I also appreciated that Barash’s behavior & reactions were consistent with how a child, desperate for attention and attachment, might think and react. Barash is intent on seeing that Riker focuses on him that he creates the “future” scenario to play on Riker’s loss of his mother by making him a widower and then to remove Troi from the equation by having her no longer assigned to the Enterprise and their relationship ultimately not work out. The final scene where Barash reveals his plight as a child left alone after losing his parents was touching. Barash’s alien was for once truly unique design.

The updates on the crew were fun with Geordi having his sight back, Data in a red uniform as his first officer, Admiral Picard, Tomalak, a Ferengi Starfleet officer, another Klingon officer and a female no less may be that is where Worf got his scar, Riker’s telling “Picard” to shut up were all great things; the birthday teaser in the beginning tied in nicely with the theme of the episode and had some great banter.

I personally thought the idea of using Minuet to clue Riker into the fact something was up was extremely clever and made so much sense given his fondness for her back in 10010001. A great example of using continuity to enhance a subsequent plot. I didn’t even catch onto it earlier when they were talking about “Min”. The plot twists were great especially since everything was pointing to a Romulan plot and something like this was so consistent with their motus operandi but then to spring another level of deception upon us was appreciated.

It would have been too obvious and straightforward had it all been just a Romulan ploy. Besides with only so few minutes left in the story this resolution offered a nice elegant way of getting Riker out of a seemingly inescapable corner while at the same time providing a nice poignant ending with Barash. I liked the idea that it wasn't some elaborate scheme by the Romulans but an effort by a lonely child seeking companionship.

TNG was always successful doing these mystery high concept Twilight Zone sorts of stories.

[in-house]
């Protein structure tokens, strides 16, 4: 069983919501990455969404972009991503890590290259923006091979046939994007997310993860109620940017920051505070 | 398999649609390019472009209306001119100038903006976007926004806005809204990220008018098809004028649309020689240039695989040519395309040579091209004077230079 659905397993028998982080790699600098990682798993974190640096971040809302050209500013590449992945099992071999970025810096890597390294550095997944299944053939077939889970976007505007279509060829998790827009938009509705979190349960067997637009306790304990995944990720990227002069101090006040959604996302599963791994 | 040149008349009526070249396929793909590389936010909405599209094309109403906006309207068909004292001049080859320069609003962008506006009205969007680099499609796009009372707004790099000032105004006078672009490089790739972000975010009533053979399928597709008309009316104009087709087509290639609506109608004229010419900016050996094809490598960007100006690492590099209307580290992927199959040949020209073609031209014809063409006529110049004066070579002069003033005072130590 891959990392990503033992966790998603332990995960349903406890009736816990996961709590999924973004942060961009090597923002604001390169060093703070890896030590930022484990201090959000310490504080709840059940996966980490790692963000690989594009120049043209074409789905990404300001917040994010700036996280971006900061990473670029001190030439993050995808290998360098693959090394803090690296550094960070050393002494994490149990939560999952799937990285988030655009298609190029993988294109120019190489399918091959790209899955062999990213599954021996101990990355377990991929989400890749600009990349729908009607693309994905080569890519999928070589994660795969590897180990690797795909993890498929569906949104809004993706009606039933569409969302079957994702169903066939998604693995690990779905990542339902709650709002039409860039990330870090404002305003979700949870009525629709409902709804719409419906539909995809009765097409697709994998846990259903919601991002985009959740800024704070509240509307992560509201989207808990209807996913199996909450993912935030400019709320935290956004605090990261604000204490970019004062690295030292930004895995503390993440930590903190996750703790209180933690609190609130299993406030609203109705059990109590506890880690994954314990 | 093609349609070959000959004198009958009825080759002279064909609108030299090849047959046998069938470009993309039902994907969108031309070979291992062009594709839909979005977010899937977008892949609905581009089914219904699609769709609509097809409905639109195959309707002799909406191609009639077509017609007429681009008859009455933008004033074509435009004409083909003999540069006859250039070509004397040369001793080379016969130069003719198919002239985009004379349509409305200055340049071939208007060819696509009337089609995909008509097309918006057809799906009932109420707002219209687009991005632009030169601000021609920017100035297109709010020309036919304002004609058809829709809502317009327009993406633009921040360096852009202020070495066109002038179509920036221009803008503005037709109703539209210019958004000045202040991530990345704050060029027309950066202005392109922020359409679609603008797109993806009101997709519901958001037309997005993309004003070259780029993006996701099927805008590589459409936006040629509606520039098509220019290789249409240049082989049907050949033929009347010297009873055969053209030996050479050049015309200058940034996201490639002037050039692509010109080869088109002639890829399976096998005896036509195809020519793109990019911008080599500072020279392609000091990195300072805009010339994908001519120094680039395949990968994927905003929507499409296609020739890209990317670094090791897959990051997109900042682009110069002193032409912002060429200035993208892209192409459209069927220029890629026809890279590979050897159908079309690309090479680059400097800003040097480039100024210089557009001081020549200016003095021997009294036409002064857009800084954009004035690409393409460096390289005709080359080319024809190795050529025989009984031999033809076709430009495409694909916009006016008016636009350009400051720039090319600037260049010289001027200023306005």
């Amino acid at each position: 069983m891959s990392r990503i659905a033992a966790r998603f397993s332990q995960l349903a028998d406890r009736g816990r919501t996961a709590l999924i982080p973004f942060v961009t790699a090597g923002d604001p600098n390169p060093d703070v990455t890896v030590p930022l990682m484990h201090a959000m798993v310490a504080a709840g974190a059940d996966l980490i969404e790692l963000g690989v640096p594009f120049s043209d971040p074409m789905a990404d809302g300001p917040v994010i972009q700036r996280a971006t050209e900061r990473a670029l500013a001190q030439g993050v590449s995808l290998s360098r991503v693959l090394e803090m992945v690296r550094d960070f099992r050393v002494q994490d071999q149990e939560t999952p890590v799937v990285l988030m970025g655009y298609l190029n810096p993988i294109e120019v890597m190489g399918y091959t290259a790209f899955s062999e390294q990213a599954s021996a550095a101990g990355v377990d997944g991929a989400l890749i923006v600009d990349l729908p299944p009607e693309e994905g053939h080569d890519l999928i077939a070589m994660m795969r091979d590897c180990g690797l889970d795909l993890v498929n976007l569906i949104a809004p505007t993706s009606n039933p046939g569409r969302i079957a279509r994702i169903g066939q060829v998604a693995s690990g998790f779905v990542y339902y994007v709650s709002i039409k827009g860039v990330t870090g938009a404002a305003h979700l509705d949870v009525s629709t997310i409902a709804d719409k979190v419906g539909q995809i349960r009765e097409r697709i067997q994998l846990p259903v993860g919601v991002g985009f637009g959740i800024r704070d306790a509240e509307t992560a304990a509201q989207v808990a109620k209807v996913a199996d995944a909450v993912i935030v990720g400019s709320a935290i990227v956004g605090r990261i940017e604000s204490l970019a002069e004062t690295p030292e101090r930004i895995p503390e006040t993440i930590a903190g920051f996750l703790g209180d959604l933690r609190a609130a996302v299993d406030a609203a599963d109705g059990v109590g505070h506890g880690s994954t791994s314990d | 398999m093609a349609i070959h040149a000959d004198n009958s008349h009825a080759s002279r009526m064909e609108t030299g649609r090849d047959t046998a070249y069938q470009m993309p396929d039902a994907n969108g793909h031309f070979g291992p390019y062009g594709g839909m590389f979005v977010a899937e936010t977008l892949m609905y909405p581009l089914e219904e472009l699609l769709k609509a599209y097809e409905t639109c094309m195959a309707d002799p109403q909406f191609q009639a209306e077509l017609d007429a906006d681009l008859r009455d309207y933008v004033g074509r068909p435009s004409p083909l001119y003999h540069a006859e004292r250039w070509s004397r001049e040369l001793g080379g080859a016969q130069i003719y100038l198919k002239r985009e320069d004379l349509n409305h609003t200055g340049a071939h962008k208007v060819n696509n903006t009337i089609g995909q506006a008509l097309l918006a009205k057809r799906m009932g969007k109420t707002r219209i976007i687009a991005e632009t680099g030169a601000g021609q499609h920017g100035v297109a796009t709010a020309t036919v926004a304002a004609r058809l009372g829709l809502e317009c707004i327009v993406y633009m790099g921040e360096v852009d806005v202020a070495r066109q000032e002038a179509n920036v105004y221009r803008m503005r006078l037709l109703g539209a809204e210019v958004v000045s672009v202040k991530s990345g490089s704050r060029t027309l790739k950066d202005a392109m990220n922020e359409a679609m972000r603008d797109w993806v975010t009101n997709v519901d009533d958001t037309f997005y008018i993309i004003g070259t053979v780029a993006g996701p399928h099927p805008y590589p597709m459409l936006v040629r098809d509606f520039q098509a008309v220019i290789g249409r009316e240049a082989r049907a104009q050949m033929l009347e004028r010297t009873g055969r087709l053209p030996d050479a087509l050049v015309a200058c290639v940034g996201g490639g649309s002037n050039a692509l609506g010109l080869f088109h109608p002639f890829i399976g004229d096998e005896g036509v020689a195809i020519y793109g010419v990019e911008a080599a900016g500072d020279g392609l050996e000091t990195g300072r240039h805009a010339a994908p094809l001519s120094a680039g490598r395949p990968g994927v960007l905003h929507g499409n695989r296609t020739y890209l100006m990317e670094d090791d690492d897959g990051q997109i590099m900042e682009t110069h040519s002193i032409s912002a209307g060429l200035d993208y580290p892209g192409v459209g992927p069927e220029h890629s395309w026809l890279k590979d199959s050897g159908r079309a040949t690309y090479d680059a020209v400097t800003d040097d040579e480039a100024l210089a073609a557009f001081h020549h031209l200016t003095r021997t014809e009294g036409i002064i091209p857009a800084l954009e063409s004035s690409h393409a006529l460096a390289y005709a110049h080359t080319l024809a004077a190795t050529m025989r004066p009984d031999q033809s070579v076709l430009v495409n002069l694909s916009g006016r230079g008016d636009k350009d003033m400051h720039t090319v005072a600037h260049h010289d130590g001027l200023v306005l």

DorkBoy [TM] December 20 2008 01:44 AM

Re: Future Imperfect
So, if a woman were shown to be this dumb, you'd be angry, but since it was a man it is okay.

Thanks Meg. Glad to know where you're coming from. :lol:

(Not that we couldn't have figured it out dozens of reviews ago.)

Gaith December 22 2008 12:15 AM

Re: Future Imperfect
Dude, she said she thinks it a "pretty bad episode." We're all entitled to our guilty pleasures. Try reading her text next time.

Lord Garth December 24 2008 02:47 PM

Re: Future Imperfect
Funny thing is this episode was made 18 years ago and Riker was only supposed to think he was 16 years into the "future". In a strange sense, we've caught up with and surpassed something that was supposed to seem so far away.

WillsBabe December 24 2008 02:49 PM

Re: Future Imperfect
I like this episode. I remember watching it the first time it aired. Somehow you just can't recapture the first viewing experience of certain episodes,and this is one of them. I enjoyed seeing Frakes and the others in age make up. I was particulalry impressed with Troi in this episode. She has a calmness to her and a wisdom that I wish we'd seen more of in TNG. She comes across as a centre and rock for Riker, something we do see from time to time, and it's nice to see it again here. I remember reading somewhere that they were toying making Riker the impromptu father rather than Worf, and had this continued it would have been interesting to see him raise the alien child.